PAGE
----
Saturday, April 18, 2009

American Violet

CHICAGO – In his third film, “American Violet,” director Tim Disney tackles the subject of unfair incarceration laws involving a poor African-American housing project in a rural Texas town. The uplifting drama is based on a true story and begins during the presidential election of 2000.
Dee Roberts (Nicole Beharie) is a single mother of four children, barely getting by on a meager waitress job and help from her mother (Alfre Woodard). When her housing unit is raided by country drug law enforcement, Roberts is arrested as a drug dealer suspect, accused unfairly by a police informant.

When an ACLU lawyer (Tim Blake Nelson) comes to town to take on the unjust laws that sweeps out and jails poor African Americans, it is Dee Roberts that steps up to take on a corrupt and powerful county district attorney (Micheal O’Keefe). sat down with director Tim Disney, who reflected on his unique and powerful film. What is the strongest impression that you want the audience to gain after they view ‘American Violet’?
Tim Disney: I hope people are inspired by the Dee Roberts story as I was. There are a lot of specific issues in the movie about drug policy, abuse of informants and plea bargaining, but in a larger sense that change begins, and change is possible, when individuals make choices and stand behind them. That’s what drew me to the story in the first place.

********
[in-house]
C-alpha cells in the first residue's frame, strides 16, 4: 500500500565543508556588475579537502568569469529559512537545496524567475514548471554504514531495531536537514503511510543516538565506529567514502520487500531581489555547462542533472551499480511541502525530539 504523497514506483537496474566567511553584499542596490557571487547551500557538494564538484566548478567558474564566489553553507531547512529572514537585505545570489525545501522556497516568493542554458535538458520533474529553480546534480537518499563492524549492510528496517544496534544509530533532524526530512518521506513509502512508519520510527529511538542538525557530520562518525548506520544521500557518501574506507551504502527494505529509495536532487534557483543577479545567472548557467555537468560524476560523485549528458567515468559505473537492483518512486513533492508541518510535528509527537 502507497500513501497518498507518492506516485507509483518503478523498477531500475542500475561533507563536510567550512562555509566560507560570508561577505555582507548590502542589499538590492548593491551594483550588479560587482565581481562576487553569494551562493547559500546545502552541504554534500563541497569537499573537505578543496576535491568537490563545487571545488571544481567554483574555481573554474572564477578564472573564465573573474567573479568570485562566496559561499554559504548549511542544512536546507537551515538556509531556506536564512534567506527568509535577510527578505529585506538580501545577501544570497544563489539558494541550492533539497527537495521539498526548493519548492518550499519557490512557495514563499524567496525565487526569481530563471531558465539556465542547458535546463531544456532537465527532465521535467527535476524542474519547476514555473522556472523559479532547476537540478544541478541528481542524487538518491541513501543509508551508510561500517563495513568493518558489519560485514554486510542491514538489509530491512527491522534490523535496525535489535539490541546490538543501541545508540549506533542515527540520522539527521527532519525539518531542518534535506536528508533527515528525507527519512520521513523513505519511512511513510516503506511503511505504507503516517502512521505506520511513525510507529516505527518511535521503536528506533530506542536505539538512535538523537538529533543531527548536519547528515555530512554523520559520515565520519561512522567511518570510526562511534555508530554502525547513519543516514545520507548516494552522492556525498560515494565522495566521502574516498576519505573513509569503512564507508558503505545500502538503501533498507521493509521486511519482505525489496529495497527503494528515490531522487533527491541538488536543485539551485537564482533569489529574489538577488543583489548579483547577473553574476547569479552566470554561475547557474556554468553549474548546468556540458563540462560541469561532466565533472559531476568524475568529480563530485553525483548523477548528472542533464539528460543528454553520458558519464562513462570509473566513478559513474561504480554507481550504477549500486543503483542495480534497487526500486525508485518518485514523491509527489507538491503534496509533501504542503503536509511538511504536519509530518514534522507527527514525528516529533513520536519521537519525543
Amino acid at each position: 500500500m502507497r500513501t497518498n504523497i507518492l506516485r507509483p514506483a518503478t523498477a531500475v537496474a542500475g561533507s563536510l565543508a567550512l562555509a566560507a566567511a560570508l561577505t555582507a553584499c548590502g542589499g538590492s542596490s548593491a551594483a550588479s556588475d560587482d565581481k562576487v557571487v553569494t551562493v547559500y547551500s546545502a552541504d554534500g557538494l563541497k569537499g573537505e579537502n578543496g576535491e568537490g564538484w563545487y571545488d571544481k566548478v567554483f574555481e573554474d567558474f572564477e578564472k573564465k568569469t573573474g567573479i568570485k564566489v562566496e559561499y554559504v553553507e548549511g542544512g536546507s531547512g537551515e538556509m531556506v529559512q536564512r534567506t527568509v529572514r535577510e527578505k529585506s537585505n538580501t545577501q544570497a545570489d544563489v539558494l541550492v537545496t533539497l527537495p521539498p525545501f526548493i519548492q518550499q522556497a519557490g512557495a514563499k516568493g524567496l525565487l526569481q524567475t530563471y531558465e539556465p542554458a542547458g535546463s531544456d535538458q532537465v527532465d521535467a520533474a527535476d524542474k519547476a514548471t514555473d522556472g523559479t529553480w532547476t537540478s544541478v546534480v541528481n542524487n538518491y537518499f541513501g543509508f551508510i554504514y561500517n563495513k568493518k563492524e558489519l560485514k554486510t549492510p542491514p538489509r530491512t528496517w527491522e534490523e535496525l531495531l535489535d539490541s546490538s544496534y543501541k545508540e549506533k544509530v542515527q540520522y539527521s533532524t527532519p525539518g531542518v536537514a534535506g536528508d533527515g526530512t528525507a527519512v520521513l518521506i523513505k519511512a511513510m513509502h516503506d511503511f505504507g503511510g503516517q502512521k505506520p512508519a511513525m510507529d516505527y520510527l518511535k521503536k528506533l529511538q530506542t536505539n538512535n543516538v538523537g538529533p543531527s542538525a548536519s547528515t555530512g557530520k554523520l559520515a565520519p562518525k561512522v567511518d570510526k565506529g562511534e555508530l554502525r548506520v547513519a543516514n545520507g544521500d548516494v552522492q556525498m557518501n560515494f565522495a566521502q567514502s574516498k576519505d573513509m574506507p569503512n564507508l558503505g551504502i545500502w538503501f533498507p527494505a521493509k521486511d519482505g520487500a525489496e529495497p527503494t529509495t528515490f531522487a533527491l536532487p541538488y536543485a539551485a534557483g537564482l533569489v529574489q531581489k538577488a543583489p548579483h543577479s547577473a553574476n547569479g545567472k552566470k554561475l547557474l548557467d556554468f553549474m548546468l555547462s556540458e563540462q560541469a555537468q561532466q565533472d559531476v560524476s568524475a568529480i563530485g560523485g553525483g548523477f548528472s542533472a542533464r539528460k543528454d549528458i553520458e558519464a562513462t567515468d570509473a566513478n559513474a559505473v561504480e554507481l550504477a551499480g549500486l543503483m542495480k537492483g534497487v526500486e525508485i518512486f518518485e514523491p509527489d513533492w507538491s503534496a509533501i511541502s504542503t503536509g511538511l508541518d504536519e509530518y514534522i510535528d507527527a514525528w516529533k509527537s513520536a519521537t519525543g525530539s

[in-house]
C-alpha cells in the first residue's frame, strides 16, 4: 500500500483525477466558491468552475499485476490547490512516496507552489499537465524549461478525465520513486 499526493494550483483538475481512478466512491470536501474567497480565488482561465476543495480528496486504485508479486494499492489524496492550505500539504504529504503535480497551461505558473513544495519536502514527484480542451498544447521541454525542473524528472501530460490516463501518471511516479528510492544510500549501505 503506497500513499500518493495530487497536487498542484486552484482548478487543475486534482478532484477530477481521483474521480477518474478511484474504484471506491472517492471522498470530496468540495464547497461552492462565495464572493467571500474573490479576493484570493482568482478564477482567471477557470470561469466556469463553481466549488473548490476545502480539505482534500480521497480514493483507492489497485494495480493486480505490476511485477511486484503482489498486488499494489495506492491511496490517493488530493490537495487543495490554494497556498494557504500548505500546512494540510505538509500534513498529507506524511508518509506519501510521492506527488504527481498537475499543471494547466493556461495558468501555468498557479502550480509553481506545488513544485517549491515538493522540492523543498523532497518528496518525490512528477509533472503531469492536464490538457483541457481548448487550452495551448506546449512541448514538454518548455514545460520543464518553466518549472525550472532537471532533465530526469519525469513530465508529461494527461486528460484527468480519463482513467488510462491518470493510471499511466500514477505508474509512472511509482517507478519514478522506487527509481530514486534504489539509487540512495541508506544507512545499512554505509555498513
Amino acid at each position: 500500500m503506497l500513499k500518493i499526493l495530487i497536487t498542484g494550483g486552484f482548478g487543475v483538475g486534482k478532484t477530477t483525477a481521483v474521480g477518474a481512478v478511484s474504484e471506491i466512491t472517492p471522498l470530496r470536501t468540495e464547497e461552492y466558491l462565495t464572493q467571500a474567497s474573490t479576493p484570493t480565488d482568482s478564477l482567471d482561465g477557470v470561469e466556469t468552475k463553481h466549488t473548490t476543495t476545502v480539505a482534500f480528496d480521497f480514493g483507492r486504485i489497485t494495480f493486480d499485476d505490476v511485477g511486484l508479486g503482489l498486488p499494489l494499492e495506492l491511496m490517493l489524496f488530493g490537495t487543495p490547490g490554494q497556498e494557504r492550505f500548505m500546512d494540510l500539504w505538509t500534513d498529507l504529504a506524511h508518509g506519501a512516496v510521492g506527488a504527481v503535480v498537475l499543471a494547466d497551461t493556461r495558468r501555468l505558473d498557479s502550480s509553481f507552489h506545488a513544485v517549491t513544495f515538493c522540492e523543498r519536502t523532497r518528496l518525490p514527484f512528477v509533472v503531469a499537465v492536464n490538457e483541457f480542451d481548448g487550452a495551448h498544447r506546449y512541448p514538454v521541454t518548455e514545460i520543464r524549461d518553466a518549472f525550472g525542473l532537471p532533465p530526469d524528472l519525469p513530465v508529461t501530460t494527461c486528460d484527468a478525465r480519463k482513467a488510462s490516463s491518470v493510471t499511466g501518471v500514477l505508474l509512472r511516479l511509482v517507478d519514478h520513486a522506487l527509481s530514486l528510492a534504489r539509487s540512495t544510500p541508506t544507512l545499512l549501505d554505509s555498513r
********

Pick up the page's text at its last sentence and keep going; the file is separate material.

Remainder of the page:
HC: This film indicates that there are still miles to go in the civil rights struggle. What surprised you most in relating a modern story about the rights denied African Americans post the year 2000?
TD: The fact that the events take place simultaneously with the 2000 election of George Bush is just pungently ironic. Dee Roberts is in jail being pressured to plead guilty to a crime she didn’t commit, George Bush is at the Supreme Court being given an election he didn’t win. That’s wrong on many levels.
You could hear this story told and assume it happened in the 1930s. That these are contemporary people was really striking to me, and in fact the same people are still in power doing many of the same things. Progress is incremental, it’s one step forward and two steps back.
HC: There have been many examples of African American injustice films that have made changes to society’s attitude. What film would you compare American Violet to within that genre and how can the cinema art continue to shine a light in the dark aspects of racial bigotry and injustice?
TD: I don’t know where it fits in the very specific genre you mentioned. In many of the older films in that category like ‘To Kill a Mockingbird’ it is still the white father figure that solves the problem. We specifically tried to tell our story from the other point of view.
Even though there is a ACLU lawyer who is white and he is instrumental in the case, it is driven by Dee Roberts – an African American single mother on welfare with four children who lives in a rural Texas town – that is about as far from power as you can get in America and yet she is the catalyst for change.
In that context, it’s more similar to ‘Norma Rae’, ‘Silkwood’ or ‘Erin Brockovich’.
HC: Describe the interaction between yourself and Nicole Beharie, given that it was her debut in a film lead role. Since it was an ensemble piece, did some of the veteran actors help her out?

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